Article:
Consequently, each of the 50 states reserves the right to organize its individual government in any way (within the broad parameters set by the U.S. Constitution and the Republican Guarantee enforced by Congress) deemed appropriate by its people, and to exercise all powers of government not delegated to the federal government by the Constitution. A state, unlike the federal government, has un-enumerated police power, that is the right to generally make all necessary laws for the welfare of its people. As a result, while the governments of the various states share many similar features, they often vary greatly with regard to form and substance. No two state governments are identical.
The government of each state is structured in accordance with its individual constitution. Many of these documents are more detailed and more elaborate than their federal counterpart. The Constitution of Alabama, for example, contains 310,296 words – more than 40 times as many as the U.S. Constitution. In practice, each state has adopted a three-branch frame of government: executive, legislative, and judicial (even though doing so has never been required).
Early on in American history, four state governments differentiated themselves from the others in their first constitutions by choosing to self-identify as Commonwealths rather than as states: Virginia, in 1776;Pennsylvania, in 1777; Massachusetts, in 1780; and Kentucky, in 1792. Consequently, while these four are states like the other states, each is formally a commonwealth because the term is contained in its constitution. The term, commonwealth, which refers to a state in which the supreme power is vested in the people, was first used in Virginia during the Interregnum, the 1649–60 period between the reigns of Charles I and Charles II during which parliament’s Oliver Cromwell as Lord Protector established a republican government known as the Commonwealth of England. Virginia became a royal colony again in 1660, and the word was dropped from the full title; it went unused until reintroduced in 1776.
In each state, the chief executive is called the governor, who serves as both head of state and head of government. All governors are chosen by direct election. The governor may approve or veto bills passed by the state legislature, as well as recommend and work for the passage of bills, usually supported by their political party. In 44 states, governors have line item veto power. Most states have a plural executive, meaning that the governor is not the only government official in the state responsible for its executive branch. In these states, executive power is distributed amongst other officials, elected by the people independently of the governor—such as the lieutenant governor, attorney general, comptroller, secretary of state, and others.
Elections of officials in the United States are generally for a fixed term of office. The constitutions of 19 states allow for citizens to remove and replace an elected public official before the end of their term of office through a recall election. Each state follows its own procedures for recall elections, and sets its own restrictions on how often, and how soon after a general election, they may be held. In all states, the legislatures can remove state executive branch officials, including governors, who have committed serious abuses of their power from office. The process of doing so includes impeachment (the bringing of specific charges), and a trial, in which legislators act as a jury.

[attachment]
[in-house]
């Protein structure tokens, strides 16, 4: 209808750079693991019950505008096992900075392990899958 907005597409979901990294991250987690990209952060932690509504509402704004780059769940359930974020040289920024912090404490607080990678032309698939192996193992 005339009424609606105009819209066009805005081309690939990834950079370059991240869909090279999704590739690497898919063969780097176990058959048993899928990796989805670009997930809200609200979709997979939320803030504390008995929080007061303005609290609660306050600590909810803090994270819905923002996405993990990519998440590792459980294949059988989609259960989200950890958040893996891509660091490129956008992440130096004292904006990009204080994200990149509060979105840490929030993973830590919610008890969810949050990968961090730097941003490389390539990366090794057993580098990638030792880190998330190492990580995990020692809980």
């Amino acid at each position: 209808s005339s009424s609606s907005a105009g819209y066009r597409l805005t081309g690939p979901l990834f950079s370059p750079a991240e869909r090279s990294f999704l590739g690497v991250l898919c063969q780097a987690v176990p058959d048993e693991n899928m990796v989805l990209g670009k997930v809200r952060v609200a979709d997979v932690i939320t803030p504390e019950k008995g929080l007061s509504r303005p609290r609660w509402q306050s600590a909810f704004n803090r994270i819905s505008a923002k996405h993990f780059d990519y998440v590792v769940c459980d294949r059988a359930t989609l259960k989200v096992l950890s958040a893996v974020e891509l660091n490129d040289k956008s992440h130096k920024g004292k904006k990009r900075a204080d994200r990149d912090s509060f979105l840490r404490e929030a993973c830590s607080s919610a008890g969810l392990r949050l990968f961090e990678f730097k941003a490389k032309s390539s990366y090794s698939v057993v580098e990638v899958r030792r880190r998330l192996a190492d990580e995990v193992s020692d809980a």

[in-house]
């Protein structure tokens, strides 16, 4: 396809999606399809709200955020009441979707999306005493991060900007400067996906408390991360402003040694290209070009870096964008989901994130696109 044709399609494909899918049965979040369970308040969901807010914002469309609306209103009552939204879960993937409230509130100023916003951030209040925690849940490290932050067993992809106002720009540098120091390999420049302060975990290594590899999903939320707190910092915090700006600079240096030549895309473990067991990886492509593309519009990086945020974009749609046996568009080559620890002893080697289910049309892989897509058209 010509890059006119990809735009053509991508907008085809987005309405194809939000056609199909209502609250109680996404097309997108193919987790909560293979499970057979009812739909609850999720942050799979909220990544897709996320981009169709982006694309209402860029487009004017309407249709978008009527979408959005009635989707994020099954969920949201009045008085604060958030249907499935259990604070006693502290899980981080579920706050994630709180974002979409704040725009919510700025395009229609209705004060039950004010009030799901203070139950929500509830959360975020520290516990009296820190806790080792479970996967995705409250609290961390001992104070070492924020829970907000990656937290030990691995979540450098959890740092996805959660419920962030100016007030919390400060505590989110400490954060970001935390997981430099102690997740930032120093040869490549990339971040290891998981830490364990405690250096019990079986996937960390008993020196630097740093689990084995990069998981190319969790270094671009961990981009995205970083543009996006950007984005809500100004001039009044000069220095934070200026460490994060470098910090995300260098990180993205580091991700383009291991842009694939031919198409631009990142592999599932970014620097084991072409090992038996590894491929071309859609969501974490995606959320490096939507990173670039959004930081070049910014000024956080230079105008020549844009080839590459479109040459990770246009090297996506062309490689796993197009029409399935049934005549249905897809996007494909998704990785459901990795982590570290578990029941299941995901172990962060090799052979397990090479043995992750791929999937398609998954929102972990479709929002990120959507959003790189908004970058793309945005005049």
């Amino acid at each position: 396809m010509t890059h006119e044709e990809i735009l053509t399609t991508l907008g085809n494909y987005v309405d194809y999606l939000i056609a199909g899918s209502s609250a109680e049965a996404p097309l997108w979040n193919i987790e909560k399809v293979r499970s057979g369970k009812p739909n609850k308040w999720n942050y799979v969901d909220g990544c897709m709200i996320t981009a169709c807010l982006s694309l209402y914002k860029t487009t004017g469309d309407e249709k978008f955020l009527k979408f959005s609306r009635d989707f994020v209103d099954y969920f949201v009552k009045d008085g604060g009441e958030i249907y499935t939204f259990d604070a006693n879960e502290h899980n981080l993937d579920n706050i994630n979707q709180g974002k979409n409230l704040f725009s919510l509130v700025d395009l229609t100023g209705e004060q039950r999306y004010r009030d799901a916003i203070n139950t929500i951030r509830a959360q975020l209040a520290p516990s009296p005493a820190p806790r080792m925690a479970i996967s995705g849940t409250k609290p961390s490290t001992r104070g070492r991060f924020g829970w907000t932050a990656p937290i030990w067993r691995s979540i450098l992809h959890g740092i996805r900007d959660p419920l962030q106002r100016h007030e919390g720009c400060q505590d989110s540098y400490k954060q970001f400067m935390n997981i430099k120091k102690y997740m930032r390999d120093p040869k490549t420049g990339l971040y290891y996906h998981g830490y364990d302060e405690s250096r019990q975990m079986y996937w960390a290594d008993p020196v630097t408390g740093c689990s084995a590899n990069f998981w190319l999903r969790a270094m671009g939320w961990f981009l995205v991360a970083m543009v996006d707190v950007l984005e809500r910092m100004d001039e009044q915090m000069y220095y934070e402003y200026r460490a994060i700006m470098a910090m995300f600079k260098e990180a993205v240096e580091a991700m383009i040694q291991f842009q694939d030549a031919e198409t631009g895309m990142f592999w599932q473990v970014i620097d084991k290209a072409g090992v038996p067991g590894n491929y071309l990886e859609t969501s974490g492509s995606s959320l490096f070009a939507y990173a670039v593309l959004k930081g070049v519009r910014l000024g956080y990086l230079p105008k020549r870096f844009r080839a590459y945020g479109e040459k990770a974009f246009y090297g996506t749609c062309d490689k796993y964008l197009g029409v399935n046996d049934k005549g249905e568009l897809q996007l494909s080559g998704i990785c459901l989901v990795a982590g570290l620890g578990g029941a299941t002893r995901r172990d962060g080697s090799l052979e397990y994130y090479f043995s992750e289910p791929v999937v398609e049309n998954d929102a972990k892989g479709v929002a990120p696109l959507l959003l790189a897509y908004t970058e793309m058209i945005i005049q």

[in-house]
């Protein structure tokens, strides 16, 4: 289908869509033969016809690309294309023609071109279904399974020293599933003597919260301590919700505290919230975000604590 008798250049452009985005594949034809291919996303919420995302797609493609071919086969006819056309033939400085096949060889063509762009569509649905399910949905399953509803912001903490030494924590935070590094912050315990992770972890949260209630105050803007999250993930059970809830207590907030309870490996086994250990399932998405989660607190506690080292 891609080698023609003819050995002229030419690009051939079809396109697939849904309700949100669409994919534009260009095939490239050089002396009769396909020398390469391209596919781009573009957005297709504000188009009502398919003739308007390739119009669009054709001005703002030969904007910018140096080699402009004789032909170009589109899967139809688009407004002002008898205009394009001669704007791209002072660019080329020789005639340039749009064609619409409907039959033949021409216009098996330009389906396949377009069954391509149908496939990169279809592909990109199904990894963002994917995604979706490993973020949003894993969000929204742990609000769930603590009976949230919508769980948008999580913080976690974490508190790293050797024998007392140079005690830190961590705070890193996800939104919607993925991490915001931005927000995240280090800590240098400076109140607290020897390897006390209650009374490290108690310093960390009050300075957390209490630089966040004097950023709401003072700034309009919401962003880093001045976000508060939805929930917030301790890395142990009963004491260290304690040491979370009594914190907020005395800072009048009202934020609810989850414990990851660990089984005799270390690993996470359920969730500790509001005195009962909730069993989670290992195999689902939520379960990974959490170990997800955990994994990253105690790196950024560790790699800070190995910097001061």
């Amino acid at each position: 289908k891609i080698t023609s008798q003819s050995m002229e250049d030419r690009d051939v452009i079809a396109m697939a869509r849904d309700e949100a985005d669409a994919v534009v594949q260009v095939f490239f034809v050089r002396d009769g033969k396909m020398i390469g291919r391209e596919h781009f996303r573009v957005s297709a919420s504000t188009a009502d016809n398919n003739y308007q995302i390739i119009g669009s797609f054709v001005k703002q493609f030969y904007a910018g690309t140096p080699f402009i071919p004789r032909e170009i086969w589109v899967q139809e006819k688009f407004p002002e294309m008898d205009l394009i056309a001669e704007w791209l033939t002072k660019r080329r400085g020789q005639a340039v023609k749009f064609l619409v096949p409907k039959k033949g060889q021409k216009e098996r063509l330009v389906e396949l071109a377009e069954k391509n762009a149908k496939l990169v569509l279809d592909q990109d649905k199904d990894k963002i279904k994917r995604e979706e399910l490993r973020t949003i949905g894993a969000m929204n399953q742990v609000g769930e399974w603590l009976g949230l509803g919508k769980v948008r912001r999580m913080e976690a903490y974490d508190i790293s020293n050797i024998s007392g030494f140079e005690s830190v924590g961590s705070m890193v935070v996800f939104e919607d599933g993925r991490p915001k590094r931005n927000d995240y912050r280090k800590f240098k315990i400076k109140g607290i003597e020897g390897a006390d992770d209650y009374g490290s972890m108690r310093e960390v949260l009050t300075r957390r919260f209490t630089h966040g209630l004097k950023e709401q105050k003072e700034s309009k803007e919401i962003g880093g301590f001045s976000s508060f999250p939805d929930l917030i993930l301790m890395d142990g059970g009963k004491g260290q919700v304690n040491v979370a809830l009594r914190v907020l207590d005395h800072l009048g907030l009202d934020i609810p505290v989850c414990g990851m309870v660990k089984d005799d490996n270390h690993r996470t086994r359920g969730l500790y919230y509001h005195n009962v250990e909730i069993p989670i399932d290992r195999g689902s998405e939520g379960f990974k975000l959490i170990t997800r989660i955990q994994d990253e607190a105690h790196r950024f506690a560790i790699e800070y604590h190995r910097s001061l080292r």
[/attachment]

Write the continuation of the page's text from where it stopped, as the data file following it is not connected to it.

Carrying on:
The primary responsibilities of state legislatures are to enact state laws and appropriate money for the administration of public policy. In all states, if the governor vetoes a bill (or a portion of one), it can still become law if the legislature overrides the veto (repasses the bill), which in most states requires a two-thirds vote in each chamber. In 49 of the 50 states the legislature consists of two chambers: a lower house (variously called the House of Representatives, State Assembly, General Assembly or House of Delegates) and a smaller upper house, in all states called the Senate. The exception is the unicameral Nebraska Legislature, which has only a single chamber. Most states have a part-time legislature (traditionally called a citizen legislature). Ten state legislatures are considered full-time; these bodies are more similar to the U.S. Congress than are the others.
Members of each state’s legislature are chosen by direct election. In Baker v. Carr (1962) and Reynolds v. Sims (1964), the U.S. Supreme Court held that all states are required to elect their legislatures in such a way as to afford each citizen the same degree of representation (the one person, one vote standard). In practice, most states elect legislators from single-member districts, each of which has approximately the same population. Some states, such as Maryland and Vermont, divide the state into single- and multi-member districts. In this case, multi-member districts must have proportionately larger populations, e.g., a district electing two representatives must have approximately twice the population of a district electing just one. The voting systems used across the nation are: first-past-the-post in single-member districts, and multiple non-transferable vote in multi-member districts.